Why (jock?)straps...?

The short history of an icon

Locker room talk, by Andrew Sedgwick Guth

Hello everyone! Another Saint Valentine’s Day has just gone by, and Ecce Homo’s straps were among our top-selling products! For our customers from all over the world, the strap seems also to be a popular underwear choice all year round, a fact that testifies to the extent that jockstraps have been historically an indispensable part of the LGBTIQA+ pop culture. In this blog article, we are going to revisit the history of this iconic piece of undergarment, its reappropriation by gay and bisexual men, and what makes Ecce Homo’s reimaging of this by now classic design stand out from the rest on the queer underwear market.

The history of jockstrap

The first jockstrap was an 1874 invention by C. F. Bennett, a designer of the Sharp & Smith sportswear company based in Chicago to cover the needs of bicycle jockeys working the cobblestone streets of Boston. The bicycle jockeys were something like today’s postmen and deliverymen but the bicycle-riding version! Yet, from the early 20th century this undergarment initially conceived to satisfy the everyday practical needs of workmen turned out to be quite useful for medical purposes, especially when it comes to the recovery from surgical operations and injuries, such as hernia and hydrocele. 

Next to this medical use, the jockstrap was embraced enthusiastically also by athletes as a means to protect the male genitalia during physically demanding sports such as Hockey, Baseball, and Boxing from injuries, a sports gear to support and defend the male body often supplemented by a cup for extra protection. Some argue that the all-time classic brief in your wardrobe has been jockstrap’s predecessor! In either case, the jock- part of the word jockstrap can be traced back either to the slang term jock that stands for penis or athlete or to the jockey referring to the bicycle riders. It was only later in history that the jockstrap was appropriated by gay and bisexual men as a piece of lingerie.  

Queering jockstrap

While in the 80s and 90s the popularity of jockstrap among athletes was in decline, this practical underwear has taken an unexpected turn towards fashion! Many men realized that a jockstrap could be used the same way as a pushup bra in order to lift up and accentuate their bulge and hence to increase their ‘masculine’ sex appeal. In this context, it should not come as a surprise that global brands like Calvin Klein and Diesel have adopted the aesthetics of the jockstrap. However, jockstraps have already been popular among gay men since the 50s when gay fashion and covert gay magazines like Physique Pictorial put forward a more masculine and athletic style as the ideal gay male body. 

Since then, they have become a widely and wildly popular piece of underwear to the point of fetishism by being worn both by tops to emphasize their packages and by bottoms to show off their butts. One can see jockstraps everywhere: from Grindr to OnlyFans, a jockstrap is a sign of sexual availability, phallic prowess, old-time masculinity, and bottom empowerment, a site of irresolvable contradictions. Just bring in mind the so-called ‘Jockstraps Nights’, events organized by gay bars or clubs in major gay capitals around the world like London, San Francisco, and Berlin, where the patrons are required to wear nothing but their jockstraps!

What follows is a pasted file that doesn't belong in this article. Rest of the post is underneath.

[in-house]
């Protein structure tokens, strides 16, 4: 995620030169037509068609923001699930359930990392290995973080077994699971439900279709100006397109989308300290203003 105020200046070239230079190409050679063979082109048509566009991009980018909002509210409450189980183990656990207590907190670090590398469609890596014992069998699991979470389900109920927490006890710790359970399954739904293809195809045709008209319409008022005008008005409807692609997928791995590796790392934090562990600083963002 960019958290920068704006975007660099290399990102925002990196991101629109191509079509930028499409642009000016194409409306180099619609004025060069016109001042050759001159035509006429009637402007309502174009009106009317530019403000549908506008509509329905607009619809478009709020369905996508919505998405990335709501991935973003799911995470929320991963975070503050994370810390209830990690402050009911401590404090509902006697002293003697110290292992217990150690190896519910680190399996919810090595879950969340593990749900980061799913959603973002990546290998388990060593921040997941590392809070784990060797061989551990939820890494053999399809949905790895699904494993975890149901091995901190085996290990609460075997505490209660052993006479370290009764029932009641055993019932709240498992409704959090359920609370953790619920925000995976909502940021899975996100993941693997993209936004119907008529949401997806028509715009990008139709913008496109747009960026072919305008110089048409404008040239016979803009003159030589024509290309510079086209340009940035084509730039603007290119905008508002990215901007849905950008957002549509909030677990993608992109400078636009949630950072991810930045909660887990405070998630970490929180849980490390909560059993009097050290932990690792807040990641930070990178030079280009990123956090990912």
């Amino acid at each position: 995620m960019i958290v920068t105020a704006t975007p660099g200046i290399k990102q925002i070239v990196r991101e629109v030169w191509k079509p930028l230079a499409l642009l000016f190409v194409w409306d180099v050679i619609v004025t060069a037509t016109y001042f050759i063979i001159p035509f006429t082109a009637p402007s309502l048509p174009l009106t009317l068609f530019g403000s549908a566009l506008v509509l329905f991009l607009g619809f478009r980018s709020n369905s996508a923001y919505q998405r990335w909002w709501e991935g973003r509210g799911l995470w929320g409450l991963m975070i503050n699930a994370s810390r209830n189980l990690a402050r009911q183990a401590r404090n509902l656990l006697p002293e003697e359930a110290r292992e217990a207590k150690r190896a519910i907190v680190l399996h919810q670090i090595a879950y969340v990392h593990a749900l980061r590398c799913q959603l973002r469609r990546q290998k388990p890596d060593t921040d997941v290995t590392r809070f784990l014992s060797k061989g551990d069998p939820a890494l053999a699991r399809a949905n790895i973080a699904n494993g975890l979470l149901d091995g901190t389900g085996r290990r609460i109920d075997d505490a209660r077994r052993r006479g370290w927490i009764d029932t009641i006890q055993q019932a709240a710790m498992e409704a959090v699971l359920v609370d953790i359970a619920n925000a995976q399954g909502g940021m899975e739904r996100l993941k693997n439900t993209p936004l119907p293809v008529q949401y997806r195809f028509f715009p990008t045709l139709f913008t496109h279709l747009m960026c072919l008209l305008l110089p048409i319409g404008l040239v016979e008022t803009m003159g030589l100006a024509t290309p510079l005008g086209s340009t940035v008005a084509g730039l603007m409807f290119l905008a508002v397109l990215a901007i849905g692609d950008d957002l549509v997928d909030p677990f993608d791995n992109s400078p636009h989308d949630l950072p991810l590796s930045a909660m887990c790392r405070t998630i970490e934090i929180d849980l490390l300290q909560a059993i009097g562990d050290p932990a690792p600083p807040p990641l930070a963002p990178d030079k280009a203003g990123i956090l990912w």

Ecce Homo’s straps beyond jocks and jills

Everybody knows what a jockstrap looks like, yet few people know that it also goes by the name jillstrap or simple jill when we are talking about the ‘female’ version of it. And yes, despite the association of jockstrap with the archetypal athletic or gay hyper-masculinity, jillstraps are pelvic protectors initially designed to protect ‘female’ athletes against the bruising and tearing of the female genitalia during an intensive workout. However, as it is usually the case with anything labeled as ‘typically male’ to begin with, jillstraps do not seem to be part of the LGBTIQA+ pop culture the same way jockstraps are. This invisibility of jillstrap may be due to the monopoly the gay ‘male’ body continues to enjoy as the only or at least the most visible object and subject of desire among the members of the queer community. 

On the contrary, the lesbian ‘female’ body remains private and desexualized in a heterosexist logic that displaces only to the heterosexual ‘female’ bodies the burden of being sexually objectified as the only way to count as sexy or lustful. In this context, a lesbian with a jillstrap is considered to be mimicking a traditionally ‘male’ way of clothing via a highly gendered piece of underwear in terms of butch-ness. This sexist and homophobic reasoning ends up fortifying a series of misconceptions about lesbianism such as they-want-to-be-like-men-deep-inside type of thing. In Ecce Homo, we believe that some people feel at home inhabiting a certain gender, but for others, gender constitutes a prison of the body that are better off without. For this reason, we reimagined straps without jocks and jills, beyond gender identities as is the case for all of our products. Let’s make straps non-binary and body-positive!  

Check out Ecce Homo’s straps here